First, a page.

The funding will expand the existing physical archive and establish a digital archive of images, documents, video and other assets that are related to Greek Canadian history.
When Christopher Grafos entered the Graduate Program in History at York University, he encountered the same problem time and time again.
“When I spoke to Greek Canadians about their immigration experiences and their time in Canada, they would often tell me that they had thrown out a lot of the materials that would help researchers examine their history,” says Grafos, who completed his PhD in 2016. “It was such a tragedy for me to learn that we were in danger of allowing these experiences to fade away without preserving them through images, videos, newsletters, and other materials that brings this history to life.”
Together with his then-supervisor, Professor Sakis Gekas, HHF Chair in Modern Greek History, Grafos founded the Greek Canadian History Project in 2012. As the archives grew, so did the need to catalogue, digitize, present and preserve these materials, and to help Greek Canadians tell their stories through recorded oral histories and other methods.
On Sept. 22, the Faculty of Liberal Arts & Professional Studies announced an important $1.4-million gift from the Hellenic Heritage Foundation (HHF) that will help York preserve, catalogue, digitize and teach these histories.
In recognition of this new gift, the Greek Canadian History Project will receive a new name; starting Sept. 27, the project will be known as The Hellenic Heritage Foundation Greek Canadian Archives.
“This support from our partners at HHF will allow us to add resources that will expand the archives and increase our capacity to engage with our community’s past and present,” says Gekas. “In collaboration with the Clara Thomas Archives, York libraries and community partners, our intention is to digitize a lot of the paper material that we already hold and will acquire in the future for preservation and dissemination purposes, primarily in research and teaching. For example, historical material such as photographs and films, but also written records like old newspaper articles, which would otherwise be destroyed without preservation.”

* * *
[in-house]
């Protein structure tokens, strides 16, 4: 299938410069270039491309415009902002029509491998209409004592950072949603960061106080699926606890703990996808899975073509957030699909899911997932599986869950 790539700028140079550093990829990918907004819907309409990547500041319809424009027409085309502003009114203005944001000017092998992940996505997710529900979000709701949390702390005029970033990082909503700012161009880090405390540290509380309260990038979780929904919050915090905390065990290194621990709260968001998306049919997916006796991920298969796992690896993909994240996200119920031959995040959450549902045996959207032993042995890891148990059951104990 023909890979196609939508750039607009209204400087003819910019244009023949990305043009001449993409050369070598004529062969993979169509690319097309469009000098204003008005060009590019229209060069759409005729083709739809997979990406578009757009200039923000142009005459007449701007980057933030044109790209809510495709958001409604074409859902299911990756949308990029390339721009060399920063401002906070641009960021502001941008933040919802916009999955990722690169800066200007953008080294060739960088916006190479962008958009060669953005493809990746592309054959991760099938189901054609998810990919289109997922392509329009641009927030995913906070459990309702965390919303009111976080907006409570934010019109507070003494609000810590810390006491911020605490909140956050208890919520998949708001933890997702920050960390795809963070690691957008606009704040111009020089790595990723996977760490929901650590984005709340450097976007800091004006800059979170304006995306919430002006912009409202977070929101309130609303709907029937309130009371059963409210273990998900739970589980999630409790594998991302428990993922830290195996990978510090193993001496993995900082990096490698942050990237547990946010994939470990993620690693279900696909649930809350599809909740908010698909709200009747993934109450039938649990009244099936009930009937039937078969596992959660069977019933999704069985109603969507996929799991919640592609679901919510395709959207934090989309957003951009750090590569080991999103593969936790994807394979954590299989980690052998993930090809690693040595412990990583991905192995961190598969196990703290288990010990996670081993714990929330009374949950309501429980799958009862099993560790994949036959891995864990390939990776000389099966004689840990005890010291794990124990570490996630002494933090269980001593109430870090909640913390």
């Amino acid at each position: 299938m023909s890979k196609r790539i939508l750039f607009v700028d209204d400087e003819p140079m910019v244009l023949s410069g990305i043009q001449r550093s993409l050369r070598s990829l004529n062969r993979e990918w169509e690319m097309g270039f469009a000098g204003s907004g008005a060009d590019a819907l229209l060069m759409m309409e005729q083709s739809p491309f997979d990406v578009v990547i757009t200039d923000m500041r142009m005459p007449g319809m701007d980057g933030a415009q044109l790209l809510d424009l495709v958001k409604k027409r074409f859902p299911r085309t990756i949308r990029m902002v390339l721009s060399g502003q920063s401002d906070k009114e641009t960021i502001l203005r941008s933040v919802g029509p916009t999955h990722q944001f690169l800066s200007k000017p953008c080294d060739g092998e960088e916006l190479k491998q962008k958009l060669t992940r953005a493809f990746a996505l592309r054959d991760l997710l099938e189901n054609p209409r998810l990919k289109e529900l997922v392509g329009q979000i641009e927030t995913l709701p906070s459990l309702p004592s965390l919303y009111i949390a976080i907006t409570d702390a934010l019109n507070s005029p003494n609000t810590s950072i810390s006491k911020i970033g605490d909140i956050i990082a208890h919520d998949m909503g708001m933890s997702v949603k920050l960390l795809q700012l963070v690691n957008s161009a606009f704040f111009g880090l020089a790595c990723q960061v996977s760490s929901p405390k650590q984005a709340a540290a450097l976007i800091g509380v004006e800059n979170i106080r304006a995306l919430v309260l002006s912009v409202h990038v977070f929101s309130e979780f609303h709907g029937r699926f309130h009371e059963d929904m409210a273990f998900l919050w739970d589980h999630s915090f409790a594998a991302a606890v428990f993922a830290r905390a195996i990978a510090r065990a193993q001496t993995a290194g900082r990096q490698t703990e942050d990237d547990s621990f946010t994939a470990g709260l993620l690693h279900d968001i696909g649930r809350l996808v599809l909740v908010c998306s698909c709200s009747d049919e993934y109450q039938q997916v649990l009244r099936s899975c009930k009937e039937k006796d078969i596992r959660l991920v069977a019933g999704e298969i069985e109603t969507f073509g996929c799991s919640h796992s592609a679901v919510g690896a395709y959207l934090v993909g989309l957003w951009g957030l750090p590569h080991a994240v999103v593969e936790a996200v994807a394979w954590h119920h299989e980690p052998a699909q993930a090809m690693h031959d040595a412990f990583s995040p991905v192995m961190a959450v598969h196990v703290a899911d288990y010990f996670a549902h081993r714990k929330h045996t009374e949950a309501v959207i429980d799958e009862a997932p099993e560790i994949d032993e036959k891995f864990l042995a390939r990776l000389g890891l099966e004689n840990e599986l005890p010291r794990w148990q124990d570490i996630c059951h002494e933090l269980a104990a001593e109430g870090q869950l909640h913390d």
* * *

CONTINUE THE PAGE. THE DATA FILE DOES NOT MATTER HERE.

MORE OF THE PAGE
This gift from HHF will help expand the existing physical archive and establish a digital archive to be housed at York University. As well, the funding will provide a framework for the study of Greek diaspora around the world.
“Focusing on the experiences of average Greek Canadians has tremendous importance,” says Grafos, who is currently the project’s director. “That’s because during the early days of the project, almost everyone said that they never saw themselves as important enough to preserve their story in an archive.”
“York University is profoundly grateful for its longstanding partnership with the Hellenic Heritage Foundation,” said Rhonda Lenton, president and vice-chancellor. “For more than two decades, the Hellenic Heritage Foundation has been a generous supporter of the University and the Faculty of Liberal Arts & Professional Studies. Today’s landmark $1.4-million contribution will serve to expand the newly renamed Hellenic Heritage Foundation Greek Canadian Archives, providing indispensable resources for scholars and researchers exploring the immigrant experience in Canada.”
The partnership between HHF and York University started in 2000, when the Foundation made a landmark contribution to create the Hellenic Heritage Foundation Chair in Modern Greek History, an endowed chair position currently held by Prof. Gekas.
“The establishment of the HHF Chair in Modern Greek History was a visionary act,” says JJ McMurtry, dean of LA&PS. “Under Prof. Gekas’ exceptional leadership, the Chair has opened up new lines of inquiry, which have led to important new academic activity focusing both on Modern Greece, and on Greece’s many intersections with modern Canada.”
For HHF President Tony Lourakis, the most exciting part of the Foundation’s investment is the long-term and infinite possibilities that will come from expanding the archives.
“Investing in the HHF Greek Canadian Archives represents the foundation of what we hope to achieve,” says Lourakis. “The archives will be public and available for people to study. They’ll be able to learn about Greek Canadian history in a way that they might not experience from other public historical records. And in turn, we can engage with the public in a more familiar and intimate way than we might have otherwise.”
For Grafos, the recognition that this investment from HHF brings validates the importance of the archives.
“With this recognition, we hope to collect even more materials and more stories about the Greek immigrant experience in Canada,” he says. “It’s time to let community members tell their own stories.”